IMO agrees to energy label for shipping
The International Maritime Organization (IMO) has approved the proposal to introduce an energy label for shipping. This system should lead to a reduction in greenhouse gas emissions.
European countries, in particular, are critical of the system because, in their view, it is too non-committal and ineffective. Climate organisations such as Transport and Environment see nothing in it and state that the plan will enable the sector to continue emitting a billion tonnes of greenhouse gases per year until 2030.
The intention is for all ships to be ranked on a operational carbon intensity rating from 2023 onwards: A to E, indicating a major superior, minor superior, moderate, minor inferior, or inferior performance level. The starting point is that a ship scores at least a C, which stands for average. Shipping companies that fail to achieve this score three years in a row must draw up an improvement plan. The criticism focuses mainly on the lack of sanctions for ships that flout the rules. The scheme will be evaluated in 2026.
What is new is that the system will also apply to existing ships. Up to now, IMO regulations have been limited to new ships. A few years ago, the UN agency set the objective that greenhouse gas emissions, especially CO2 but also methane, among other things, should be reduced by forty per cent by 2030 compared to 2008. This target will not be achievable if stricter emission requirements are only imposed on new ships.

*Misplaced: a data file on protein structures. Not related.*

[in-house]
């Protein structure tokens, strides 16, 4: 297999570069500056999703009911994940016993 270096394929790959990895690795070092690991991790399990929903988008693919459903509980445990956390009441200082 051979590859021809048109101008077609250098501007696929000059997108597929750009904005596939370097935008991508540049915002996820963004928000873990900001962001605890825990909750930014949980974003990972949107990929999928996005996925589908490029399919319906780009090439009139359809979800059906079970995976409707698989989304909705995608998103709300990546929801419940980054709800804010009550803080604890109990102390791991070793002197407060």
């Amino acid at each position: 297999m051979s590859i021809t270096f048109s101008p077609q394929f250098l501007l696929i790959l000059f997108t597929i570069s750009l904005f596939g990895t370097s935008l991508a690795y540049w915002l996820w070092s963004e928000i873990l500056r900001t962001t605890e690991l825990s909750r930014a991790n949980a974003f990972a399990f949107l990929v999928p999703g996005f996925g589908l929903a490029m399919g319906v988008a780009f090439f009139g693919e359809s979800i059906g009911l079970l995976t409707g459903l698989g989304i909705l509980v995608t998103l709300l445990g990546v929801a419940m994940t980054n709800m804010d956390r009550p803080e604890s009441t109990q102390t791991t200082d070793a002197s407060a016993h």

The label, officially the carbon intensity indicator (CII), is determined on the basis of the so-called Energy Efficiency Existing Ship Index (EEESI). This indicates the energy efficiency of a ship in relation to a certain minimum level. The CII and EEESI in turn serve as the basis for the already mandatory Ship Energy Efficiency Management Plan (SEEMP), in which the ship operator indicates which operational measures he takes to reduce emissions. The IMO speaks of a dual approach because it combines technical and operational measures.
The plan has been approved by the IMO’s Marine Environment Protection Committee and now goes to the member states, which have six months to respond. It will then come back to the MEPC, where it will be on the agenda next June. Sixteen months after that at the earliest, the new system will enter into force. This means that the energy label cannot be introduced before 2023.
A few weeks ago, container shipping company Maersk strongly criticised the plan. According to the head of Legal Affairs Simon Bergulf, IMO is ‘walking a path of minimal compliance’. According to him, the IMO is thereby jeopardising its own target of forty per cent less ‘carbon intensity’ by 2030.
‘We have to recognise that the problem is urgent. We need ambitious and enforceable global regulation rather than regional initiatives,’ said the Maersk official. With this, Bergulf refers to a plan by the European Parliament to come up with its own legislation for European shipping.
This article first appeared in Dutch on Nieuwsblad Transport, a publication of SWZ|Maritime’s publishing partner Promedia.